Zumba vs. Body Jam

Last post 01-13-2011, 5:49 PM by shimarella. 64 replies.

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  •  11-08-2007, 12:48 PM 17756

    Zumba vs. Body Jam

    Has anyone ever taken a Zumba class before?  A class is coming to the local community and I'm wondering what the differences are between the two. 

    From the website it looks like it's just latin dance moves?

    Thanks! 

  •  11-08-2007, 1:30 PM 17757 in reply to 17756

    Re: Zumba vs. Body Jam

    I have taken Zumba. It's fun but it really depends on the instructor. (like Jam) I'll say that the requirements to become a  Zumba instructor are much more lax than those of BodyJam.

    It is a latin dance based class. Typically the music ranges from Tango to Reggaetón to Salsa... As I previously mentioned, it depends on the instructor. Try it!  It's nothing like Jam. Nothing is.


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  •  11-08-2007, 2:01 PM 17758 in reply to 17757

    Re: Zumba vs. Body Jam

    Thanks, that's what I thought.  I had some people ask me about it and I wasn't sure.  I agree about Jam.  It ROCKS!

  •  11-08-2007, 3:08 PM 17762 in reply to 17758

    Re: Zumba vs. Body Jam

    We will be losing one of our Zumba instructors next summer.  I'd like to bring on BodyJam.  Do you think that members will be accepting of Jam??  Or, will I have a revolt on my hands?
  •  11-09-2007, 8:02 AM 17787 in reply to 17762

    Re: Zumba vs. Body Jam

    Jam will be different because of the more challenging choreography and the far-less free-form nature of the format. That's what I like about it though! It's not like you'll be replacing Zumba with Jam, it's a new and different thing for them to try.

     

    I'm certified in Zumba ( it was a pretty easy course) but I choose not to teach it because I like Jam much better. But it is a lot of fun esp. if you love Latin music. It's one gigantic line-dance party! If I recall my training correctly, they don't like a lot of verbal cueing and want instructors to keep things very easy as far as cueing in general, so be careful of high-impact options.

     Try it and enjoy the change of pace!
     


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  •  11-09-2007, 10:07 AM 17793 in reply to 17756

    Re: Zumba vs. Body Jam

    I just went through the Zumba training and am also a Jam instructor - I just wanted to get a different perspective on dancing. I love both styles as my background is modern dancing but also have a lot of hispanic friends that drag me to the latin clubs around town. Zumba is a great alternative for people who feel too uncoordinated to do jam- which can be frustrating to some members - some people just want to come to class and move and not to think about what they do. So compared to Jam - Zumba is way easier to pick up and learn and to follow and you break a huge sweat right in your first class. I wish more Gyms would put both on the schedule to give people more choices  :)
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  •  04-20-2010, 5:21 AM 82965 in reply to 17793

    Re: Zumba vs. Body Jam

    our gym has both programs and it is killing Jam - we have alot of new to fitness people who take zumba cause they know the name, everyone else is taking it, and it's very easy to do. Zumba is KICKING JAM's butt!  I've been able to very slowly build my Jam classes over the past year but it's still no where near what zumba is pulling.  I am faced with having to come up with creative ways to pull some of the zumba crowd into Jam and do BOTH programs. It's quite frustrating.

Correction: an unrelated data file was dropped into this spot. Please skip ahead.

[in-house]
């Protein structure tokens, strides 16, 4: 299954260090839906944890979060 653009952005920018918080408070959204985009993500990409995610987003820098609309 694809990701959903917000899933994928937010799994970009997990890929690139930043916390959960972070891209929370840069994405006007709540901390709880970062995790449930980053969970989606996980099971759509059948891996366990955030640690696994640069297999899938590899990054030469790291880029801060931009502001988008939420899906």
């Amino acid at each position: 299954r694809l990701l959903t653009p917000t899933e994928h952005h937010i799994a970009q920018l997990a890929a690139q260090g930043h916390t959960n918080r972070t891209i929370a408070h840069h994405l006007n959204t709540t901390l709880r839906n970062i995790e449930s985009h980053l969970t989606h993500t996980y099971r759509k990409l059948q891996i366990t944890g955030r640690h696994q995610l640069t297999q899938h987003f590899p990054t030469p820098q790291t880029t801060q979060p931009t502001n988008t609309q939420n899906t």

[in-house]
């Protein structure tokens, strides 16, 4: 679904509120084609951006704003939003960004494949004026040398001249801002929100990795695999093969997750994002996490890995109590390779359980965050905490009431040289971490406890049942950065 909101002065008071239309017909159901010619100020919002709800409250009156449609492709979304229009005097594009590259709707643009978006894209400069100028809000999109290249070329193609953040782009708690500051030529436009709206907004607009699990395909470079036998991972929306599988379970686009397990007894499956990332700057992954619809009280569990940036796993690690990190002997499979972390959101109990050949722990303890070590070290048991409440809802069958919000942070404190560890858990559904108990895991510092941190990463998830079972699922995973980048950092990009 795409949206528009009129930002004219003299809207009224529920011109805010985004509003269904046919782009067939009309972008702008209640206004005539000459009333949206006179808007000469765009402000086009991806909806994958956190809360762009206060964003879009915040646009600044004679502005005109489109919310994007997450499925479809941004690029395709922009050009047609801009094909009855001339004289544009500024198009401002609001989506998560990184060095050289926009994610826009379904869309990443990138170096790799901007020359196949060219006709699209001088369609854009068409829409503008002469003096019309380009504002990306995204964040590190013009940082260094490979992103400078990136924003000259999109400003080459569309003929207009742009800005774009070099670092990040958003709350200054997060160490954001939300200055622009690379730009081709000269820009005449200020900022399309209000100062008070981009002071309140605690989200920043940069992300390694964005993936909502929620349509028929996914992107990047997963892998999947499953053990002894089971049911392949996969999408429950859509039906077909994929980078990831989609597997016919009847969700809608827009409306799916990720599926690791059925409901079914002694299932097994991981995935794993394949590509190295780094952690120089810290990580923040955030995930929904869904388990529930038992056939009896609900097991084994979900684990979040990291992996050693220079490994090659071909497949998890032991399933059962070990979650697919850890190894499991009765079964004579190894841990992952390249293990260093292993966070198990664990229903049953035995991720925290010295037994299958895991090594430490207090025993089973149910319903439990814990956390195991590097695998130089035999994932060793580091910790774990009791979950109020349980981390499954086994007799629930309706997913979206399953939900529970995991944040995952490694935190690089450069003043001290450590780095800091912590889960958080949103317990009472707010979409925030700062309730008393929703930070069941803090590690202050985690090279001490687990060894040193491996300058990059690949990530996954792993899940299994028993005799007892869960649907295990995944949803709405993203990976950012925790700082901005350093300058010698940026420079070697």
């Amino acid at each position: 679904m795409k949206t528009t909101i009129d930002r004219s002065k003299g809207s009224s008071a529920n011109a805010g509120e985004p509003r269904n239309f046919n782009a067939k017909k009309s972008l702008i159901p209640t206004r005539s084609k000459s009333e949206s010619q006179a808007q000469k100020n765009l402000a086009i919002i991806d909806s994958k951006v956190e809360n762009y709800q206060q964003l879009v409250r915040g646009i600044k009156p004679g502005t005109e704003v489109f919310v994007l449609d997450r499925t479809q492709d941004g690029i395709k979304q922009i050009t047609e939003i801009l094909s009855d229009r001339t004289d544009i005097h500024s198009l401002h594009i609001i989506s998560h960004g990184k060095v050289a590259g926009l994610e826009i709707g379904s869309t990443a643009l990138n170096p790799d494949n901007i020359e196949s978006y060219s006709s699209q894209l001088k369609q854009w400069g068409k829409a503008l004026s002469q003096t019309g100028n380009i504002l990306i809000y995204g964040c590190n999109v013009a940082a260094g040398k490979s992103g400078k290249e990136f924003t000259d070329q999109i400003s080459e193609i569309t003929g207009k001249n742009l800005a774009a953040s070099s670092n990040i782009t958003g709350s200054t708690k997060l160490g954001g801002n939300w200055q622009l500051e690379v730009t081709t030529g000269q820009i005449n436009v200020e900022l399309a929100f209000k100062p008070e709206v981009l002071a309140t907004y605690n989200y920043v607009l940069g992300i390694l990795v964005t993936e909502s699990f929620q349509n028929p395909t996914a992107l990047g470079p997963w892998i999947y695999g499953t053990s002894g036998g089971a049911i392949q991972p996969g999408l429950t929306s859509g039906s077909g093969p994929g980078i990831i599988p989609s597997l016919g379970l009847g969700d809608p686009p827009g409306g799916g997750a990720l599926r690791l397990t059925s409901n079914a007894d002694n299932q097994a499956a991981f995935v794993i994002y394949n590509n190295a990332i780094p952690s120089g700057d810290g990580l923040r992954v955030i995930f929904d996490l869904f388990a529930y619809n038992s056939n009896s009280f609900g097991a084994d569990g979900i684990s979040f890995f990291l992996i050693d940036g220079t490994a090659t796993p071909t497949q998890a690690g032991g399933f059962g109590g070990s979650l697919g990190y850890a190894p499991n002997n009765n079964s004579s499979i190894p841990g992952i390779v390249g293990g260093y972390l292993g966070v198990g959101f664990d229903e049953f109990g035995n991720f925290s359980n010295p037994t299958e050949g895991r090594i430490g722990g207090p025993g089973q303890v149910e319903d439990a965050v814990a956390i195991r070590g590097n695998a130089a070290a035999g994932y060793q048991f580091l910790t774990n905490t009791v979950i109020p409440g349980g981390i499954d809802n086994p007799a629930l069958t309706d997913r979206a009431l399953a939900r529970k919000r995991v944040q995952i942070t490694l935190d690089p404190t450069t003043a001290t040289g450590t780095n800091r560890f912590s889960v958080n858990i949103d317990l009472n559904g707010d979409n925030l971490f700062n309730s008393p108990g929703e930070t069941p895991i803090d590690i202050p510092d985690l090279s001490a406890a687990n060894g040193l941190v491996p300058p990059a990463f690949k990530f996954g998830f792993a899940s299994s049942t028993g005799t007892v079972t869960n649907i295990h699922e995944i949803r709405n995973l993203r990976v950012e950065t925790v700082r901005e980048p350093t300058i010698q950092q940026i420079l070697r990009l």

I even thought of holding some sort of event that highlighted both programs to build awareness to both formats and to just dance and have a blast. 

  •  04-20-2010, 6:24 AM 82969 in reply to 82965

    Re: Zumba vs. Body Jam

    It pretty much killed Jam at my club but I am hoping to bring it back in the summer.

    When we had both, my team-mate and I held dance parties ( 1 1/2 hour classes) where we mixed up both formats. We had mixed results...mainly because we did a little more preview for the Jam tracks than I now think is necessary, but the fact that Zumba instructors face the mirror and hardly ever cue also made the break between the two programs difficult to overcome. We had fun though!

    Zumba's level of difficulty really depends on instructors' choices. I subbed for a friend the other day, and apparently my class is harder because its dance-ier. Makes me wonder what goes on in some Zumba classes ;)


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  •  04-20-2010, 8:34 AM 82973 in reply to 82969

    Re: Zumba vs. Body Jam

    I had this thought last night as I was watching the Zumba class finish up before my Pump class...

    Having never really done Zumba - except for at a conference one time where Beto (? is that his name) taught it - I honestly didn't know much about how it was taught. But watching last night, I really saw that the instructor teaching it was hustling through a *whole lot* of moves without cueing, per the Zumba 'way.' She would just switch gears suddenly, and start doing a new move without warning. And after 2 or 3 reps or so, the entire roomful of members would be moving with her (more or less). They didn't really NEED "warning;" they just needed to see it a couple of times and then try it for themselves.

    It got me thinking that sometimes BodyJam instructors OVERcue and it can make it seem more complicated than it really is. One of my BodyJam colleagues on the team here is notorious for having these looooong drawn-out previews before she presses 'play' on a block. She makes sure the microphone is loud and the music is quiet (?!) so that she can precisely explain every detail of every move as they go. In her mind, she thinks that she's helping them by explaining it as much as possible - visually, aurally and kinesthetically - but I've often thought that the over-explaining just puts people off.